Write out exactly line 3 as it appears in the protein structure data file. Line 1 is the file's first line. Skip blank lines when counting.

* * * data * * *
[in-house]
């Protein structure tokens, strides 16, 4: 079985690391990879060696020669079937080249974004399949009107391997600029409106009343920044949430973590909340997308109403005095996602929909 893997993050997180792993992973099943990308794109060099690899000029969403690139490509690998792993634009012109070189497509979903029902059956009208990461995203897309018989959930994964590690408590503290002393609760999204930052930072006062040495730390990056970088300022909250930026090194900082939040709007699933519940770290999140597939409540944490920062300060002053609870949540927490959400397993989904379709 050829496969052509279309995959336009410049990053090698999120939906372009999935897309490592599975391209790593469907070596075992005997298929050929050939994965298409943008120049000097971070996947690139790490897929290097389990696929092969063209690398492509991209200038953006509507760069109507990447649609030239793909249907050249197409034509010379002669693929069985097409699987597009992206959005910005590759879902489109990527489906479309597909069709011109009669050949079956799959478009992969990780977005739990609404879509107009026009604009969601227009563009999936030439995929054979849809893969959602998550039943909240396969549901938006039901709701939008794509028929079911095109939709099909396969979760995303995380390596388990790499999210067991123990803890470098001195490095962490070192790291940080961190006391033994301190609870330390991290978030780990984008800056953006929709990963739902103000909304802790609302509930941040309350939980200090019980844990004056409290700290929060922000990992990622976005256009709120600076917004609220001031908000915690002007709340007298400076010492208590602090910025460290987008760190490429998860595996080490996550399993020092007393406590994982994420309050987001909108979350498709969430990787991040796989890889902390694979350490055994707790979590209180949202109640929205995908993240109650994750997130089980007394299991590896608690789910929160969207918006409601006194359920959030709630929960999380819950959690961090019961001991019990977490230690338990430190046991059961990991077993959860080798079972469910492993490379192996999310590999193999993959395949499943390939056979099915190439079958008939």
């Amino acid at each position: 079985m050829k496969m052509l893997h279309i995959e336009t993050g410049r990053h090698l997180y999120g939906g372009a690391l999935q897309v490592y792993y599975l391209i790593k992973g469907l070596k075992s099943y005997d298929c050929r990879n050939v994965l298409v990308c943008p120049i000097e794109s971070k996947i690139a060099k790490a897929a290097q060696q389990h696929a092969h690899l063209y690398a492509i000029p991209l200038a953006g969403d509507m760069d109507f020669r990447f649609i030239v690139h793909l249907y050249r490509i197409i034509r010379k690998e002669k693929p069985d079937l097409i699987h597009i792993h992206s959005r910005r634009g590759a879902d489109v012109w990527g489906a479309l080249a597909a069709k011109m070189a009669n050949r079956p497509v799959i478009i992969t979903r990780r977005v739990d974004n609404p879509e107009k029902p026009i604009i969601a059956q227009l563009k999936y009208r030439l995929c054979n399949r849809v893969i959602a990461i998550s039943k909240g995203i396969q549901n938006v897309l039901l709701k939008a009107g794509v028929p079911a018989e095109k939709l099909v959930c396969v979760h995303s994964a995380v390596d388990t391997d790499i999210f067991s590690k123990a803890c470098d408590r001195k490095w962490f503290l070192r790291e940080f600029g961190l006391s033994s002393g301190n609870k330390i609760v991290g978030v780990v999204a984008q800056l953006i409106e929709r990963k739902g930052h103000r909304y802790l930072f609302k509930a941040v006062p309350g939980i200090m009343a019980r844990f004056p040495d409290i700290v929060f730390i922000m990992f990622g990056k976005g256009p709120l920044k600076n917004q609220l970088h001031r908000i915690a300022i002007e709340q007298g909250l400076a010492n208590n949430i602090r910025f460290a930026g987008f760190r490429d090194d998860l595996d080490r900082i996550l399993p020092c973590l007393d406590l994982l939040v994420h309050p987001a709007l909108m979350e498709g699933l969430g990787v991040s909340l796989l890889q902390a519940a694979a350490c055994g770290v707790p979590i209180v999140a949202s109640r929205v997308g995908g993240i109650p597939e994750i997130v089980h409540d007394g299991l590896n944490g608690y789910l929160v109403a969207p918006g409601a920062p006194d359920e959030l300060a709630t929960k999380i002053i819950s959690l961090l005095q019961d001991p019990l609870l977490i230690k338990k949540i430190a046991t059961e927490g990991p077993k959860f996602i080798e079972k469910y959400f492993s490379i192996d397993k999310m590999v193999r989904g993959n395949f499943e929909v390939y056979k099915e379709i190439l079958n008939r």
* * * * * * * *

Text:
């Amino acid at each position: 079985m050829k496969m052509l893997h279309i995959e336009t993050g410049r990053h090698l997180y999120g939906g372009a690391l999935q897309v490592y792993y599975l391209i790593k992973g469907l070596k075992s099943y005997d298929c050929r990879n050939v994965l298409v990308c943008p120049i000097e794109s971070k996947i690139a060099k790490a897929a290097q060696q389990h696929a092969h690899l063209y690398a492509i000029p991209l200038a953006g969403d509507m760069d109507f020669r990447f649609i030239v690139h793909l249907y050249r490509i197409i034509r010379k690998e002669k693929p069985d079937l097409i699987h597009i792993h992206s959005r910005r634009g590759a879902d489109v012109w990527g489906a479309l080249a597909a069709k011109m070189a009669n050949r079956p497509v799959i478009i992969t979903r990780r977005v739990d974004n609404p879509e107009k029902p026009i604009i969601a059956q227009l563009k999936y009208r030439l995929c054979n399949r849809v893969i959602a990461i998550s039943k909240g995203i396969q549901n938006v897309l039901l709701k939008a009107g794509v028929p079911a018989e095109k939709l099909v959930c396969v979760h995303s994964a995380v390596d388990t391997d790499i999210f067991s590690k123990a803890c470098d408590r001195k490095w962490f503290l070192r790291e940080f600029g961190l006391s033994s002393g301190n609870k330390i609760v991290g978030v780990v999204a984008q800056l953006i409106e929709r990963k739902g930052h103000r909304y802790l930072f609302k509930a941040v006062p309350g939980i200090m009343a019980r844990f004056p040495d409290i700290v929060f730390i922000m990992f990622g990056k976005g256009p709120l920044k600076n917004q609220l970088h001031r908000i915690a300022i002007e709340q007298g909250l400076a010492n208590n949430i602090r910025f460290a930026g987008f760190r490429d090194d998860l595996d080490r900082i996550l399993p020092c973590l007393d406590l994982l939040v994420h309050p987001a709007l909108m979350e498709g699933l969430g990787v991040s909340l796989l890889q902390a519940a694979a350490c055994g770290v707790p979590i209180v999140a949202s109640r929205v997308g995908g993240i109650p597939e994750i997130v089980h409540d007394g299991l590896n944490g608690y789910l929160v109403a969207p918006g409601a920062p006194d359920e959030l300060a709630t929960k999380i002053i819950s959690l961090l005095q019961d001991p019990l609870l977490i230690k338990k949540i430190a046991t059961e927490g990991p077993k959860f996602i080798e079972k469910y959400f492993s490379i192996d397993k999310m590999v193999r989904g993959n395949f499943e929909v390939y056979k099915e379709i190439l079958n008939r």